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Nashville under water

Photos of flooding in Nashville, Tennessee. In photo above, water has nearly covered the seats in the Grand Ole Opry and seems to have drowned much of the stage.

Many lifetimes ago, I lived in Nashville, Tennessee. I was 21 when I arrived in the city, a recent graduate of Northwestern University, eager to start my first job at The Tennessean newspaper. These photographs portray the recent flooding of the city.

Nashville is not only a geographic location to me. It's a signifier of awakening, of a time when I was a freshly minted adult and my eyes opened to the world.

In Nashville,  I received my first death threat as a reporter. In Nashville,  I met and talked with my first murderer,  used my first computer, visited my first psychic.  In Nashville, I took up the piano and learned to play a blues riff, saw Elvis's Cadillac, bought my milk at the same 7-11 where John Prine bought his. 

In Nashville, I interviewed celebrities, pursued complicated stories, rejected William Styron's advances, swam in ponds with water moccasins, witnessed a home birth Ina May Gaskin attended, got my heart broken, and did yoga for the first time. In Nashville, I helped my father as he suffered through a devastating illness.


These photographs came to me in an email as a forward from a woman I knew when I lived in Nashville.  In the strange way very personal email sometimes travels from in box to in box, this email arrived. The writer surely wouldn't have expected it to reach a long ago acquaintance in faraway Vancouver, BC, but it did.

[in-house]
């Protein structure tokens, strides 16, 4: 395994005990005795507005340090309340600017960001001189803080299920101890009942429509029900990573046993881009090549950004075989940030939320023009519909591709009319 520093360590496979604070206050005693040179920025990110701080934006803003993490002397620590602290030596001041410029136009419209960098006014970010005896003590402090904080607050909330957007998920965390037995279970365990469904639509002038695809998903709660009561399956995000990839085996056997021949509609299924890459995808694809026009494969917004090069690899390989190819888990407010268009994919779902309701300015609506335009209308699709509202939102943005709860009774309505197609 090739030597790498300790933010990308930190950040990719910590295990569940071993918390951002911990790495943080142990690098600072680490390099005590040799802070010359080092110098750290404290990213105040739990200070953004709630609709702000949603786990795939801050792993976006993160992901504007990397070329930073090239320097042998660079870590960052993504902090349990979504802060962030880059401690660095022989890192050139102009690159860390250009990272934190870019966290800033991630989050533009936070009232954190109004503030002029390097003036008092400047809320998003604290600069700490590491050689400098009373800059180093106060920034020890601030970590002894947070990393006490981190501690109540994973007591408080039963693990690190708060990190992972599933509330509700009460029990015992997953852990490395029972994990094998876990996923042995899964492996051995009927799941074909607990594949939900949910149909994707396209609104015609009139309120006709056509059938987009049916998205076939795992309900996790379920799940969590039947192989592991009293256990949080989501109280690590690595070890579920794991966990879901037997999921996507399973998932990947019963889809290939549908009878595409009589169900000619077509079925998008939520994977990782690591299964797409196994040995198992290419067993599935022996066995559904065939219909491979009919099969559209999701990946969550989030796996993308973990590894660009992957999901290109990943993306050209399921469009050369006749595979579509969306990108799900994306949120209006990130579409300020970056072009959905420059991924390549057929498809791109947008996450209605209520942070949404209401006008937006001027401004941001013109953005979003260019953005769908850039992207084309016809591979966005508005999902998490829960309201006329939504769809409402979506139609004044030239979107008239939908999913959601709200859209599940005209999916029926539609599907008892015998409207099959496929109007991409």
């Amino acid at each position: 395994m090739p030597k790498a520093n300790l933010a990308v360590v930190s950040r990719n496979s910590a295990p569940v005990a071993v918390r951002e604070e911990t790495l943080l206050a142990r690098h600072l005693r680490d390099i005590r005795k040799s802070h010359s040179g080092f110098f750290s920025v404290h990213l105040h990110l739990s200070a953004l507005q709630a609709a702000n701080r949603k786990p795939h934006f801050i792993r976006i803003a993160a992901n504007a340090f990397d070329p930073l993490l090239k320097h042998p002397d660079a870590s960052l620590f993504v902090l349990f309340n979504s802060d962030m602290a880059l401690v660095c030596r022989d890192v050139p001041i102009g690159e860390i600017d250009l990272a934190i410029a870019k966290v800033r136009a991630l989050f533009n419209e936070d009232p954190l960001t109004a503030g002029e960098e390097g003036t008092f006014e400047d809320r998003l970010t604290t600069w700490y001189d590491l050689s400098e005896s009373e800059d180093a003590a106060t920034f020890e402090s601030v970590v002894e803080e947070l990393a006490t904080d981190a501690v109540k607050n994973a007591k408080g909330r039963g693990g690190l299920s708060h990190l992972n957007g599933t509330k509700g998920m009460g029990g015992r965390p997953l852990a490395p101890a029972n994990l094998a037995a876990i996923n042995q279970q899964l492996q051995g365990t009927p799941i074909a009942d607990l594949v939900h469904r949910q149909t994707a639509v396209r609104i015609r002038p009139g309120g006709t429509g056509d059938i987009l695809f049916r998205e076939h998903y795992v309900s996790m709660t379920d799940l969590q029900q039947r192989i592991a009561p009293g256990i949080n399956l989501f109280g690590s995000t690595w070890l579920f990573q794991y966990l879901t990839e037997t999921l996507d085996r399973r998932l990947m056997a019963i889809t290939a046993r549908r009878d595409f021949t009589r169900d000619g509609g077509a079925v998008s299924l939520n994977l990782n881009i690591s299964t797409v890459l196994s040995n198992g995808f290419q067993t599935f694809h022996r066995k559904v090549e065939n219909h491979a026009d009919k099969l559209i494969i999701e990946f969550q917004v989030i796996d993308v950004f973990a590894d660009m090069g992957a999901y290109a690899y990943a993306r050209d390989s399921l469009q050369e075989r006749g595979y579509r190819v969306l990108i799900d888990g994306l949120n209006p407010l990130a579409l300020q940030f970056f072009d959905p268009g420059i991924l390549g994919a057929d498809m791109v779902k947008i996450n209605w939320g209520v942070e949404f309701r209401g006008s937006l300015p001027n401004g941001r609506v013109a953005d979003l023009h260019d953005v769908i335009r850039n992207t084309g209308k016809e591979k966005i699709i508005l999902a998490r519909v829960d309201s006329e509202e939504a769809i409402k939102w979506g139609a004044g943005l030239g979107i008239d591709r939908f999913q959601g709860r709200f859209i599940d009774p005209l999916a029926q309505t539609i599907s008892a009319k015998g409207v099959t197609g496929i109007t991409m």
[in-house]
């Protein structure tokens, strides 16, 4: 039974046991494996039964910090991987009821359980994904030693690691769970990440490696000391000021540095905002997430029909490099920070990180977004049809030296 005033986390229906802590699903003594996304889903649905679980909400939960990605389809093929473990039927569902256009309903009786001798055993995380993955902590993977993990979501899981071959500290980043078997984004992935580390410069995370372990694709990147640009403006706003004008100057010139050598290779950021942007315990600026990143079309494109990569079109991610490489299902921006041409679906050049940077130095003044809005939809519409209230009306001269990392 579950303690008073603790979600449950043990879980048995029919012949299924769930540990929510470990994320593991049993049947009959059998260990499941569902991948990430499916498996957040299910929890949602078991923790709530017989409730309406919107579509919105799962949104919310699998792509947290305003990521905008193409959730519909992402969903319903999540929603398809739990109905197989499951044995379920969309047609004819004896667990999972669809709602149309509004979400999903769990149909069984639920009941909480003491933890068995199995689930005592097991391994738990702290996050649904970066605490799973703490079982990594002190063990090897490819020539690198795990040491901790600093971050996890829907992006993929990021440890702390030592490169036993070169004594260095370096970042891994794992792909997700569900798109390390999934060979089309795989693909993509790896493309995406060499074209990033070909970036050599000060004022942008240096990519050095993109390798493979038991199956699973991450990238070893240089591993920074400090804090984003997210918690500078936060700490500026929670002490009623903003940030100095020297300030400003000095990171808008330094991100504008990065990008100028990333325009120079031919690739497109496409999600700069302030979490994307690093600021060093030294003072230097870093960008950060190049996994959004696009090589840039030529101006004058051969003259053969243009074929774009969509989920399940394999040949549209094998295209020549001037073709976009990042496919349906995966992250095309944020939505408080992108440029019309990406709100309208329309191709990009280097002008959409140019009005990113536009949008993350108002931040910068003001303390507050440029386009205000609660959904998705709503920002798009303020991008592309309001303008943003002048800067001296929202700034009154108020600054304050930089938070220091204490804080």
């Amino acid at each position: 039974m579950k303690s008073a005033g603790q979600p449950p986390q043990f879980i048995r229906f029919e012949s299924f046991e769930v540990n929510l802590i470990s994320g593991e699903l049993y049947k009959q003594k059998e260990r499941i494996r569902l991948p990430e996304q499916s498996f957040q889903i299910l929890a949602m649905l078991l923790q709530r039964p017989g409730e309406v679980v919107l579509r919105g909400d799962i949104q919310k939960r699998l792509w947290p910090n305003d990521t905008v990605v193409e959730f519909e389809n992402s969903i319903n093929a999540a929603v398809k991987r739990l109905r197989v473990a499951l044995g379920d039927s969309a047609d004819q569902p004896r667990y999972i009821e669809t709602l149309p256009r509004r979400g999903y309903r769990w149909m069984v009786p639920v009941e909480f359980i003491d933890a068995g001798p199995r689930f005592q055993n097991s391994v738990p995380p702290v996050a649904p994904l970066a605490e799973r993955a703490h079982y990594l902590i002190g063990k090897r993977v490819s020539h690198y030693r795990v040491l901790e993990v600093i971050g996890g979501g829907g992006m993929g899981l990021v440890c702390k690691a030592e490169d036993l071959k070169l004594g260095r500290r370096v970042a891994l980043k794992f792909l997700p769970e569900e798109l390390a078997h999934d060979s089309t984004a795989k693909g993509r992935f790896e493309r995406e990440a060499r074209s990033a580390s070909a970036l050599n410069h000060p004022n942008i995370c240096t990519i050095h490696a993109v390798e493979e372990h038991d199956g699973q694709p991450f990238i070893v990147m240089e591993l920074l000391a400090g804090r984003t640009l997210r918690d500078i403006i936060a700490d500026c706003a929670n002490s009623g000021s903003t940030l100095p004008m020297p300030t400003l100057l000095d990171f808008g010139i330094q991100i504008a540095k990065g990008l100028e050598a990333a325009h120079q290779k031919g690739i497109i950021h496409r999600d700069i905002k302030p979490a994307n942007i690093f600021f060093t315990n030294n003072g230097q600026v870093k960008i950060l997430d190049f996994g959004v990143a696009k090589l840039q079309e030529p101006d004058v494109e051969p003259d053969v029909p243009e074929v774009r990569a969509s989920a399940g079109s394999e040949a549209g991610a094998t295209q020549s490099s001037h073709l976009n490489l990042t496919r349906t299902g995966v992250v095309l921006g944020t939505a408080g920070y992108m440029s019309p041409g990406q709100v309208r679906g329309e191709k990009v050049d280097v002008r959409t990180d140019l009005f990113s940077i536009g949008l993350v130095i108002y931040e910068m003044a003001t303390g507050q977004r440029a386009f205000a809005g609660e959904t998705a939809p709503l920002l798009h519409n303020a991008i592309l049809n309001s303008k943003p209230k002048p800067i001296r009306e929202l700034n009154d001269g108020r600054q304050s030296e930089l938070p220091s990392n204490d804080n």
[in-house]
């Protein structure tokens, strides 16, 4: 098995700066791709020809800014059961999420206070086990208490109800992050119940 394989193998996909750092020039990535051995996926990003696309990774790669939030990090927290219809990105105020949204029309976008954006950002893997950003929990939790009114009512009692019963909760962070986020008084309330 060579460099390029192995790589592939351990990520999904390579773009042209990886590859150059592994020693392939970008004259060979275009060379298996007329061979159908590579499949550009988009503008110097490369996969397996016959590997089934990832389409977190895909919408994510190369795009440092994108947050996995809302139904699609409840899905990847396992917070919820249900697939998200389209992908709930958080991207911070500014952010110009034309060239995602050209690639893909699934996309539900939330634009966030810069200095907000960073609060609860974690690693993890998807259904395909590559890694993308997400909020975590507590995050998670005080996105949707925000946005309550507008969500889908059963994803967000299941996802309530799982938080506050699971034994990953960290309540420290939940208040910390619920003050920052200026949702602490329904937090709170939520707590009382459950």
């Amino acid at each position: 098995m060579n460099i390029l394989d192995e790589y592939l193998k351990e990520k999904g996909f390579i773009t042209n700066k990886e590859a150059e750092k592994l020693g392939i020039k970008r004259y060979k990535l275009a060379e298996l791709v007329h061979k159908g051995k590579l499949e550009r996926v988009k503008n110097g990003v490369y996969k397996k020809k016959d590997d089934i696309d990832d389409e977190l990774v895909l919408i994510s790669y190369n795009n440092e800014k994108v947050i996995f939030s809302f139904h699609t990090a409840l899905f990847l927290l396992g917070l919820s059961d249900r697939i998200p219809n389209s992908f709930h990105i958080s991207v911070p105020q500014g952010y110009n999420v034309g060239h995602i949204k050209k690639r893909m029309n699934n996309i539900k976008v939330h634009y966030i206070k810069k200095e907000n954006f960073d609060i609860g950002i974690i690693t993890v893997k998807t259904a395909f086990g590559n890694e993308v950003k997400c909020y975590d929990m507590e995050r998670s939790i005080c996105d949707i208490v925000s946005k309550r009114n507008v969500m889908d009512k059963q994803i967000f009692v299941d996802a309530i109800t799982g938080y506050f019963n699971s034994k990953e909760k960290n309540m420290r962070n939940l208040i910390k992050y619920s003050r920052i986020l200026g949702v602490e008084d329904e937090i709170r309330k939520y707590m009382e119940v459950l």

"Dear Friends," my old acquaintance wrote,

"I understand that some of you out there beyond the borders of our state don’t really know the extent of the devastation.  It’s been overwhelming.  A 1,000 Year Flood, people say.   My home is fine except for minor damage.   Keep the city in your prayers."



I don't pray.  I believe in an impersonal, mysterious universe. On the subject of my place in the universe, I think back to my Grade Nine science teacher in Chattanooga, Tennessee, where I grew up, two hours from Nashville.  He said the sun was a star and that someday it would burn out. The fact of the sun's finite existence surprised and alarmed me.  In a flash, I understood how small  I was and I suspected that my class, my family, and the entire population of Chattanooga were much like the swarms of red ants I spent afternoons lazily studying in the yard outside our house: determined, hungry, easy to crush.

If I were the praying kind, however, I'd fall on my knees.

I'd pray for the sea life murdered by BP and for the people all along the coastline of the oily Gulf of Mexico,  those frightened by the attempted terrorist attack in Times Square, the families who have lost people, the ordinary people who are scared by war in Afghanistan, Iraq, Somalia. 

On the tide ride  memories and feelings and the cellular experience of my Nashville still lives.

To read about climate change and Tennessee, click here.

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